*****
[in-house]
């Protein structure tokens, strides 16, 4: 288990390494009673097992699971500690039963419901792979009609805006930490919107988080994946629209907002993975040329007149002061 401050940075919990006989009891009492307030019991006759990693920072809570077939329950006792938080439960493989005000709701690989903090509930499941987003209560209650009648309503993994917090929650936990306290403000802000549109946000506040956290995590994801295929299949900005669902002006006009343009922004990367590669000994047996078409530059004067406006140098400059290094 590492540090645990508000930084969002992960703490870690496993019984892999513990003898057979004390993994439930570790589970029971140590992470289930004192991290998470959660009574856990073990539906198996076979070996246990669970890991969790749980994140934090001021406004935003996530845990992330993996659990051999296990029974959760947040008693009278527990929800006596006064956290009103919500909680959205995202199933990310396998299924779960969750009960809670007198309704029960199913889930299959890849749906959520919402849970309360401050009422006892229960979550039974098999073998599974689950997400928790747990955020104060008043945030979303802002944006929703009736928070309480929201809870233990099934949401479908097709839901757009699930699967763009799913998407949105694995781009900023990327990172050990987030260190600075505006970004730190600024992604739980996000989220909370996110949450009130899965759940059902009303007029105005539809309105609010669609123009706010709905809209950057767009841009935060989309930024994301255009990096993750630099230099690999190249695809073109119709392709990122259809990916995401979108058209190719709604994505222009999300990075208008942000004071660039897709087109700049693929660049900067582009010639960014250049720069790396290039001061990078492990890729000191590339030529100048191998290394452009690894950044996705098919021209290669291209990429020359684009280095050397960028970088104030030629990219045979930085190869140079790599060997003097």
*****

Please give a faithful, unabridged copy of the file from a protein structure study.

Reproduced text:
[in-house]
């Protein structure tokens, strides 16, 4: 288990390494009673097992699971500690039963419901792979009609805006930490919107988080994946629209907002993975040329007149002061 401050940075919990006989009891009492307030019991006759990693920072809570077939329950006792938080439960493989005000709701690989903090509930499941987003209560209650009648309503993994917090929650936990306290403000802000549109946000506040956290995590994801295929299949900005669902002006006009343009922004990367590669000994047996078409530059004067406006140098400059290094 590492540090645990508000930084969002992960703490870690496993019984892999513990003898057979004390993994439930570790589970029971140590992470289930004192991290998470959660009574856990073990539906198996076979070996246990669970890991969790749980994140934090001021406004935003996530845990992330993996659990051999296990029974959760947040008693009278527990929800006596006064956290009103919500909680959205995202199933990310396998299924779960969750009960809670007198309704029960199913889930299959890849749906959520919402849970309360401050009422006892229960979550039974098999073998599974689950997400928790747990955020104060008043945030979303802002944006929703009736928070309480929201809870233990099934949401479908097709839901757009699930699967763009799913998407949105694995781009900023990327990172050990987030260190600075505006970004730190600024992604739980996000989220909370996110949450009130899965759940059902009303007029105005539809309105609010669609123009706010709905809209950057767009841009935060989309930024994301255009990096993750630099230099690999190249695809073109119709392709990122259809990916995401979108058209190719709604994505222009999300990075208008942000004071660039897709087109700049693929660049900067582009010639960014250049720069790396290039001061990078492990890729000191590339030529100048191998290394452009690894950044996705098919021209290669291209990429020359684009280095050397960028970088104030030629990219045979930085190869140079790599060997003097």